The spore, the merrier?

Thanks again to the ever-vigilant Birgit Clark, says the IPKat, for drawing his attention to this BBC news item on an exercise in digital rights management (DRM) that has not won the universal admiration and praise of the consuming public. It appears that hundreds of people have complained about the copyright protection system incorporated into Electronic Arts' eagerly anticipated Spore game -- which lets users evolve from cells into civilised (sic) beings. The system in question limits to three the number of times the game, launched just days ago, can be installed. Said one user:
"The DRM on this thing is less friendly than my recent colonoscopy - you get three installs. That's it. No install returned for uninstallation, or anything else".
Myriads of complaints have been posted on Spore fan sites and gaming websites, as well as on Electronic Arts' official discussion forum. Electronic Arts' FAQ section prefers to put a more positive slant on things: "
Games are authorised to your machine when you first install and launch the game. This system allows you to authenticate your game on three computers with the purchase of one disc. EA Customer Service is on hand to supply any additional authorisations that are warranted. This will be done on a case-by-case basis by contacting Customer Support."
Says the IPKat, would it not be ironical if it should come to pass that the copy-protection system for a game that lets cells evolve into civilised humans is itself subjected to a process of evolution that enables it to be installed on rather more occasions? Merpel adds, what's the betting that someone will post a comment to say that it's not irony but something else, and you've got the wrong word again?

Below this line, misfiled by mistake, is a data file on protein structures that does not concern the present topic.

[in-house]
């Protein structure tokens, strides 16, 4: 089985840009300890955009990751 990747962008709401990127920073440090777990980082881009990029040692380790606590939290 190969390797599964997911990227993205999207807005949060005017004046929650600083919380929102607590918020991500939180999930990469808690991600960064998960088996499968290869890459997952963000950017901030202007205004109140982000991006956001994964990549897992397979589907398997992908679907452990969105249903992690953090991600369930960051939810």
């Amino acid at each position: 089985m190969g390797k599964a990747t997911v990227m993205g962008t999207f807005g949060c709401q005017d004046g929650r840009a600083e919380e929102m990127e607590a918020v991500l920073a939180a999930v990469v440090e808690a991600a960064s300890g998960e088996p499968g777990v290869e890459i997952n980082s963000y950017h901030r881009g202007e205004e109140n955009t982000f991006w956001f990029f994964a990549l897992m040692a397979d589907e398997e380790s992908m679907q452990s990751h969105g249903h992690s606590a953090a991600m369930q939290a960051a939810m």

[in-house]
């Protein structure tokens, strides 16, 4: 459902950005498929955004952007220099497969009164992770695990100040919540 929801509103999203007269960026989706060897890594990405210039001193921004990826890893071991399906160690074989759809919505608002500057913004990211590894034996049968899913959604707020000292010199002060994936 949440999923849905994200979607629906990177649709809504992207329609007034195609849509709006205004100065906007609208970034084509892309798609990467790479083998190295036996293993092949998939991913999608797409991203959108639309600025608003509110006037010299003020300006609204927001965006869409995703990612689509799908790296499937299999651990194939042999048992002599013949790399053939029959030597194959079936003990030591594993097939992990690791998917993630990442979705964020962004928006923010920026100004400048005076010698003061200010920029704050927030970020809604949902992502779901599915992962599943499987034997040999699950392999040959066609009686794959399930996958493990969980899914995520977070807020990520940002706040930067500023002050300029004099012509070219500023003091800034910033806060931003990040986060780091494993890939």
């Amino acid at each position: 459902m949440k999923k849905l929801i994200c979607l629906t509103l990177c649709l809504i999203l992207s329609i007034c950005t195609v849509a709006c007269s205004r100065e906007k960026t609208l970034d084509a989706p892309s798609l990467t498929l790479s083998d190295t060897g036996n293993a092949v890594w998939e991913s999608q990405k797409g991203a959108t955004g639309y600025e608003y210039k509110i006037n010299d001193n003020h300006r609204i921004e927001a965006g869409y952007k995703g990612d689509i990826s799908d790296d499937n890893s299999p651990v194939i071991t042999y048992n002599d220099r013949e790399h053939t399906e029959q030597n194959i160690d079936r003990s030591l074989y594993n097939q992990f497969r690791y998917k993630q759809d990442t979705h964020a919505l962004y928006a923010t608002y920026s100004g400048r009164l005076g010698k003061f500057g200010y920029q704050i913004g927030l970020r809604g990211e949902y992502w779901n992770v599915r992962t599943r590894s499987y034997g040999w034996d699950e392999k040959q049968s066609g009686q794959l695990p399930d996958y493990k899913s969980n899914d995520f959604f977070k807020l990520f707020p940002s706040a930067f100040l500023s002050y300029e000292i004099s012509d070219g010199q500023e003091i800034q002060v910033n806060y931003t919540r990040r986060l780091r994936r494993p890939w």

More on Spore here ...
... and on Spohr here
Cat spore here
The spore, the merrier? The spore, the merrier? Reviewed by Jeremy on Wednesday, September 10, 2008 Rating: 5


  1. As I understand it, EA's breezy assurances about "three computers" are misleading. Changing the hardware on your computer - e.g. buying a new graphics card - magically transforms your PC into a "new" computer, requiring a further authorisation.

  2. Pirate versions of Spore are already freely available (in both senses) with this DRM restriction removed.

    I think the real irony is that people normally happy to pay for a legitimate copy are likely to end up using illegal copies solely as a result of the DRM used. I can certainly envisage people who own a legitimate copy installing pirate versions in a few years' time when they've used up their 3 installs and don't want the hassle of pleading for a new activation from EA.

  3. Right on, Anon! So rarely is it appreciated that too much security is extremely insecure (U-shaped curve). If you have to change the password weekly to a new 20-digit sequence containing both figures and letters, what happens? People make the system useable by writing the current password on a yellow Post-It note and sticking it on the screen.


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